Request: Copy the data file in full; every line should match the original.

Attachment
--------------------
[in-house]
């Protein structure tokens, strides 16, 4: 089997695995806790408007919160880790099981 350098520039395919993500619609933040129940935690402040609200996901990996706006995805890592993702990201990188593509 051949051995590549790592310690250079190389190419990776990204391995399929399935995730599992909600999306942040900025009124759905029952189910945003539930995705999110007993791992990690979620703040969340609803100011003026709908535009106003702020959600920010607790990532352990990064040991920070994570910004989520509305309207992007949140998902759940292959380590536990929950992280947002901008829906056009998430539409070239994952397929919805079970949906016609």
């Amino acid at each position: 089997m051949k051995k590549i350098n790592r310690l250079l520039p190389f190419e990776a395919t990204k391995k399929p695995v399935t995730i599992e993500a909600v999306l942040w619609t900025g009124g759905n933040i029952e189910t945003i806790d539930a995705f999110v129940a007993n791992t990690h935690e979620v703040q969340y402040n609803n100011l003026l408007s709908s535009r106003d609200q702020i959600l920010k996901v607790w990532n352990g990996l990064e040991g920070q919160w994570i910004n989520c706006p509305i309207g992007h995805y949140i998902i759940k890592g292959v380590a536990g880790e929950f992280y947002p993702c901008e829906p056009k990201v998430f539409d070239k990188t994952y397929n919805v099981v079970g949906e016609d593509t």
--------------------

[in-house]
């Protein structure tokens, strides 16, 4: 089997695995806790408007919160880790099981 350098520039395919993500619609933040129940935690402040609200996901990996706006995805890592993702990201990188593509 051949051995590549790592310690250079190389190419990776990204391995399929399935995730599992909600999306942040900025009124759905029952189910945003539930995705999110007993791992990690979620703040969340609803100011003026709908535009106003702020959600920010607790990532352990990064040991920070994570910004989520509305309207992007949140998902759940292959380590536990929950992280947002901008829906056009998430539409070239994952397929919805079970949906016609």
């Amino acid at each position: 089997m051949k051995k590549i350098n790592r310690l250079l520039p190389f190419e990776a395919t990204k391995k399929p695995v399935t995730i599992e993500a909600v999306l942040w619609t900025g009124g759905n933040i029952e189910t945003i806790d539930a995705f999110v129940a007993n791992t990690h935690e979620v703040q969340y402040n609803n100011l003026l408007s709908s535009r106003d609200q702020i959600l920010k996901v607790w990532n352990g990996l990064e040991g920070q919160w994570i910004n989520c706006p509305i309207g992007h995805y949140i998902i759940k890592g292959v380590a536990g880790e929950f992280y947002p993702c901008e829906p056009k990201v998430f539409d070239k990188t994952y397929n919805v099981v079970g949906e016609d593509t």